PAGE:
Competitive Bartender Pours Father’s Wisdom Into Signature Drink

April 27, 2015

Most days, you can find Ran Duan pouring drinks for guests at The Baldwin Bar, inside a branch of his parents’ Sichuan Garden restaurant in Woburn, Mass.

But recently he’s been setting aside time each day to practice making a special drink.

Duan was recently crowned the finalist in the U.S. Bartenders’ Guild’s national cocktail competition. Next, he will represent the U.S. in the Bacardi Legacy Global Cocktail Competition in Sydney on April 28. He will have nine minutes to make a drink and tell a story about it before a group of judges.

“Every day I’ve rehearsed — it’s timed out to be about a four-minute speech and then I finish with a little spiel about the American dream,” Duan tells All Things Considered’s Robert Siegel.

Duan has already received accolades from Boston magazine and GQ. But things haven’t always been so smooth. Just this past December, Duan was engaged in full-on email warfare with Ben Edelman, a Harvard Business School professor who claimed that Sichuan Garden overcharged him by $4.

The drink Duan has chosen to get him through the competition honors his father, who gave up his dream of becoming an opera singer to open a Chinese restaurant.

“It’s called ‘Father’s Advice’ because I had a boy recently named Maxwell and my father gave me some advice,” Duan says. “He said, ‘The greatness of a man is not measured by his wealth but by his integrity to love and his abilities to put someone else’s needs before his.’ ”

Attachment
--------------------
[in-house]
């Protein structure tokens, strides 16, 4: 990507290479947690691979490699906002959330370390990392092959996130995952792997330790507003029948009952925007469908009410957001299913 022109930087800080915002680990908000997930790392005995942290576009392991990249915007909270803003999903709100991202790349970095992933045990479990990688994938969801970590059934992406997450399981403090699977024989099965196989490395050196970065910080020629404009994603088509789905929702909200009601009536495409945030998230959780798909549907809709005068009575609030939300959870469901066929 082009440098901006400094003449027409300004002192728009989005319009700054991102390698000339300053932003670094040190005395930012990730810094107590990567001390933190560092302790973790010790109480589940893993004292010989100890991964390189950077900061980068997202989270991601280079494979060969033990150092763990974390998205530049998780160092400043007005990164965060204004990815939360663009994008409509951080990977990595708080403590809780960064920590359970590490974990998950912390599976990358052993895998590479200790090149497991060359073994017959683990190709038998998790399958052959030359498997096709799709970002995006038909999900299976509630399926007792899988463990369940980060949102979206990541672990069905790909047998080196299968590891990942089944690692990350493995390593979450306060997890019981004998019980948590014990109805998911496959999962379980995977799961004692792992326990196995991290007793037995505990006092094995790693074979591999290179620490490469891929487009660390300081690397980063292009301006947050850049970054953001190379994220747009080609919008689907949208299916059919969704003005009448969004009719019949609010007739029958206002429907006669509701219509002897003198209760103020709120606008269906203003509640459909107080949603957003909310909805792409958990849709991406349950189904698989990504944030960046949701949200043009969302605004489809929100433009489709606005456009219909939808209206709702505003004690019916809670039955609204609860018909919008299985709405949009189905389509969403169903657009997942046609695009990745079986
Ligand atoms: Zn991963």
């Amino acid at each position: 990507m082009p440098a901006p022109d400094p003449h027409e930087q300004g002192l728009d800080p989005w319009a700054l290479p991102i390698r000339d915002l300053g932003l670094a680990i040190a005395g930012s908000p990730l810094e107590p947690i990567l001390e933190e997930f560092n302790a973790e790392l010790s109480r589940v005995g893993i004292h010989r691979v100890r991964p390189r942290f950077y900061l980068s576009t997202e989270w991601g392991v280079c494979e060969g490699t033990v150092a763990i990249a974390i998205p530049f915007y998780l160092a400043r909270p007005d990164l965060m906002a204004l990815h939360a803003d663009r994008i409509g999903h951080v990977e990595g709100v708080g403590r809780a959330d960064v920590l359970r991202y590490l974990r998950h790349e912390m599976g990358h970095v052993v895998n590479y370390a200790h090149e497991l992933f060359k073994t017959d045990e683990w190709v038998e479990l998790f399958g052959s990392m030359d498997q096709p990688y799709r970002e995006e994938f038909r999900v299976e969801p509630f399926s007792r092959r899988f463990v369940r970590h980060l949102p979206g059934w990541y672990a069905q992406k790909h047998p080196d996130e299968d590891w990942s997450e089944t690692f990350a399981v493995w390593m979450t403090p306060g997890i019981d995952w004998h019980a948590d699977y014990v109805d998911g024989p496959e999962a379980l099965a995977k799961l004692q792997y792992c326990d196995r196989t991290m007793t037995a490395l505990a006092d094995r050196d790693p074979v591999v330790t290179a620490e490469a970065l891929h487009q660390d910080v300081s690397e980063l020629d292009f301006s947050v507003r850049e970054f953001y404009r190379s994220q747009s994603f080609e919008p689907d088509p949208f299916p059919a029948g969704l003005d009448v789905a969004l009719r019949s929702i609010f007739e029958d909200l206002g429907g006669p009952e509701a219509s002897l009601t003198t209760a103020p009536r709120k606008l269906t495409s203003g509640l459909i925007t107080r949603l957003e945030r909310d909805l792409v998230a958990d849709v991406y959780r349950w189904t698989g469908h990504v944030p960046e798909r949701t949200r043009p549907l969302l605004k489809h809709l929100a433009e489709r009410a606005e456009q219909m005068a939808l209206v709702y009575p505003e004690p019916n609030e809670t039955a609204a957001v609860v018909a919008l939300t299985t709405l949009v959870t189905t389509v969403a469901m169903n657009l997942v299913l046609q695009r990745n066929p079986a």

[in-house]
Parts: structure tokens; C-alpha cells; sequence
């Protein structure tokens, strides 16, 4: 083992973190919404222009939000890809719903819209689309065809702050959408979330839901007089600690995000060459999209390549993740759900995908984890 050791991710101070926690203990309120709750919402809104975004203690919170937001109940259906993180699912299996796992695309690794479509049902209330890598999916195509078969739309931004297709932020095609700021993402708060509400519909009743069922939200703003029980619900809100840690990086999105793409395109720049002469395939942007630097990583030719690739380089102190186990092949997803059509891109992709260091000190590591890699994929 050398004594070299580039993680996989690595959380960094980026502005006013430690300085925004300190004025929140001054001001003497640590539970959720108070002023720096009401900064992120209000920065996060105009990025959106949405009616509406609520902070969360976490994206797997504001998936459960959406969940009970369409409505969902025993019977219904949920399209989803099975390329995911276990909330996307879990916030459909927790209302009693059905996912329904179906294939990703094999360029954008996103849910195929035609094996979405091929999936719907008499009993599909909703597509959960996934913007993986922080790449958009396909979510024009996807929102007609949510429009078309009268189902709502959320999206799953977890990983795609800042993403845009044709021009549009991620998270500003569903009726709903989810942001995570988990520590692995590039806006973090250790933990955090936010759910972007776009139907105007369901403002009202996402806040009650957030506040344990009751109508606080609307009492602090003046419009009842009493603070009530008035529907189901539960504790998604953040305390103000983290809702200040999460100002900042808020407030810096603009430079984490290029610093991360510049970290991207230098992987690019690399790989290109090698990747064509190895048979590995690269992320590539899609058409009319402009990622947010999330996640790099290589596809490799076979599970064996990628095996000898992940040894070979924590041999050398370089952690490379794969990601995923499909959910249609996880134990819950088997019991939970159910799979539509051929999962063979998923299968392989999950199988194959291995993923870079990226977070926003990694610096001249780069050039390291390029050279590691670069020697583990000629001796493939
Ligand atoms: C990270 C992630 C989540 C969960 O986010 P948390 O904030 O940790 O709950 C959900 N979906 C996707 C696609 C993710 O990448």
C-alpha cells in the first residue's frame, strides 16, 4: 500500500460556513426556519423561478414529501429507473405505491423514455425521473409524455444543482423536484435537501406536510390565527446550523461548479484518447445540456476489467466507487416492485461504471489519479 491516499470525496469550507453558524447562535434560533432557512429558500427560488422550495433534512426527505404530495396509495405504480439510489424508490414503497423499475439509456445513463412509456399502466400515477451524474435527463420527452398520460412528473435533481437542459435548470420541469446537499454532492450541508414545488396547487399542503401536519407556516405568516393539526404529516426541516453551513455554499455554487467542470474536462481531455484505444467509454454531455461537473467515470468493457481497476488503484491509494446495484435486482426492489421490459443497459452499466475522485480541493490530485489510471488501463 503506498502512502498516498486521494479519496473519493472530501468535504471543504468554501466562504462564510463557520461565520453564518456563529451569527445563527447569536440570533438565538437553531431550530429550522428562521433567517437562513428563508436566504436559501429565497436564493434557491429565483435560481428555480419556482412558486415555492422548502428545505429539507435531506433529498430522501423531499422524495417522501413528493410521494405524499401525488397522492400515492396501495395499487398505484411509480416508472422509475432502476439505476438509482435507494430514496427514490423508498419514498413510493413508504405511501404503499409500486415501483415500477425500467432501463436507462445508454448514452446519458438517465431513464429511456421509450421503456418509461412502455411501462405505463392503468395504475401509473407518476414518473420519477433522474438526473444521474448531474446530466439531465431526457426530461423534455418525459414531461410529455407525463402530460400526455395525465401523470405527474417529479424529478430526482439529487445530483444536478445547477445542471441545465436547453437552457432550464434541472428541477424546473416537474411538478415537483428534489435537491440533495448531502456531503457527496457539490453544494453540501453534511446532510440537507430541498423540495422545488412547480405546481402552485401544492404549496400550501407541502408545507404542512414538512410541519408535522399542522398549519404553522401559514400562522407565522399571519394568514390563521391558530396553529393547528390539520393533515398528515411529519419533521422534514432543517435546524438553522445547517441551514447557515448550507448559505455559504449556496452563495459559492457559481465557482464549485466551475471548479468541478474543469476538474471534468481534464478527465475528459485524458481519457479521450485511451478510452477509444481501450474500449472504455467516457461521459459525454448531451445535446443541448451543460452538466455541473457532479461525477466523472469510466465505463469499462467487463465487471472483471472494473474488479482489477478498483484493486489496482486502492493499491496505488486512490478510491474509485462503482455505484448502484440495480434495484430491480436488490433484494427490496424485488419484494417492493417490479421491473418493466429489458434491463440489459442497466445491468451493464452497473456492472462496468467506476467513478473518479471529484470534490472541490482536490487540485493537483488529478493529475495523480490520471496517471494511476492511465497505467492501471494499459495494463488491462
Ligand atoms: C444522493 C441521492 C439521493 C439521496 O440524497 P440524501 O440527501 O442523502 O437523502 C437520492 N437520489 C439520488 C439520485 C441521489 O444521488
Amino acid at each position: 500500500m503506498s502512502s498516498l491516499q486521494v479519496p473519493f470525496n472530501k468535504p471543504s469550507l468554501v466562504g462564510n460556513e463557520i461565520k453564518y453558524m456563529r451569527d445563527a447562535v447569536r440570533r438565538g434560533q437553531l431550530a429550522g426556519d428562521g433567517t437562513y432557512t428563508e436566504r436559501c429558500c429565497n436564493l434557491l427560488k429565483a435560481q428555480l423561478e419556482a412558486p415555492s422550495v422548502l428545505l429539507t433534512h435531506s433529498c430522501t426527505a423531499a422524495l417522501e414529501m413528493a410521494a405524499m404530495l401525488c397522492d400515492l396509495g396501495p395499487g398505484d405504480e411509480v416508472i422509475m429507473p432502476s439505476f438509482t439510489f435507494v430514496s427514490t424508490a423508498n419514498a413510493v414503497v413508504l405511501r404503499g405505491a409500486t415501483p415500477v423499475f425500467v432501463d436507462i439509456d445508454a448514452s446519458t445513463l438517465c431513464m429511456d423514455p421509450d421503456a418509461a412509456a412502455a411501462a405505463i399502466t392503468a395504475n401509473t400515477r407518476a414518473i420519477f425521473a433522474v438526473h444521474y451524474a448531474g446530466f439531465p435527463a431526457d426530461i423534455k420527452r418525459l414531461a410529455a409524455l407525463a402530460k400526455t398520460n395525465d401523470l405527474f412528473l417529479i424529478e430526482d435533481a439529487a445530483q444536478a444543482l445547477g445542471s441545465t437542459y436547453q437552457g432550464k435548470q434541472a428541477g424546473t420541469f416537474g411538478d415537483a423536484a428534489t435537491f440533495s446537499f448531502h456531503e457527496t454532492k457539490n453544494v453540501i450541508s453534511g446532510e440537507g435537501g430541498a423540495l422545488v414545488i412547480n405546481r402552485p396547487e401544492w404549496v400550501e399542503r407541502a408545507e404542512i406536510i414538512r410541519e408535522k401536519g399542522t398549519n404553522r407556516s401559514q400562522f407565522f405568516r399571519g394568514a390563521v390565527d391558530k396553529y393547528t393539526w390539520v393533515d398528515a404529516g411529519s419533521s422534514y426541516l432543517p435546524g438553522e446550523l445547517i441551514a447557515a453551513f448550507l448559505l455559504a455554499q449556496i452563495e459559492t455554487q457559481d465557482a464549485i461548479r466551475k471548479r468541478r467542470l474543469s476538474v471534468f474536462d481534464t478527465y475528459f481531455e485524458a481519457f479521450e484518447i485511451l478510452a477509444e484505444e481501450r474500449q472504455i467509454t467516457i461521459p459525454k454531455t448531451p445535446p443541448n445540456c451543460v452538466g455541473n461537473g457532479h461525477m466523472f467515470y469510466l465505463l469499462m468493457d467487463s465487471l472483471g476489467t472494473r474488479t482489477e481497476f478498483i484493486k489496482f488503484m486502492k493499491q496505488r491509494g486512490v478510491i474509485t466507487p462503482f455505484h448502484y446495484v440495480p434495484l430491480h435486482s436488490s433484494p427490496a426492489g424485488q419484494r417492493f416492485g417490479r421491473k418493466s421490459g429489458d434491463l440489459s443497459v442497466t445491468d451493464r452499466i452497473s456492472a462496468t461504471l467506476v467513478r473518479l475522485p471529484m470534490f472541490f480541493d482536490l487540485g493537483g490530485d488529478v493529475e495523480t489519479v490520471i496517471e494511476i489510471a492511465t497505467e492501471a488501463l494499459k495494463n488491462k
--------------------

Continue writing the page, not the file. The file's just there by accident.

Duan says his father told him these were the reasons that he had worked so hard for 28 years: “To love someone unconditionally, to want to provide, to want the best for them.”

So he took that philosophy and poured it into a cocktail. The drink is somewhere between a Manhattan and an El Presidente. There’s rum, amaro, sweet vermouth and Amontillado sherry. “Amontillado sherry is a briny sherry so this adds depth umami and savoriness to this cocktail,” Duan says. He tops it off with a touch of banana cordial — and stirs, rather than shakes.

“Typically in a bar you only shake anything with citrus in it,” to incorporate the acid and aerate it, he says. “The reason why you stir a Manhattan or a martini is because you want it kind of velvet, and you don’t want to aerate it too much because you want it kind of silky.”

Duan says his father’s words represent what both fatherhood and the American dream are about. “I’m certainly proud of my dad and most importantly this cocktail really represents our family and our struggle,” he says.


Recipe: Ron Duan’s Father’s Advice

1 1/2 ounce Bacardi gold rum

1/2 ounce Cardamaro

1/2 ounce Italian red vermouth (preferably Punt e Mes)

1/2 ounce Amontillado sherry

1/4 ounce banana cordial (preferably Giffard Banane du Brésil)

Combine all ingredients and stir for 45 seconds. Pour into a chilled coupe glass and garnish with an orange swath.

Copyright 2015 NPR. To see more, visit http://www.npr.org/.

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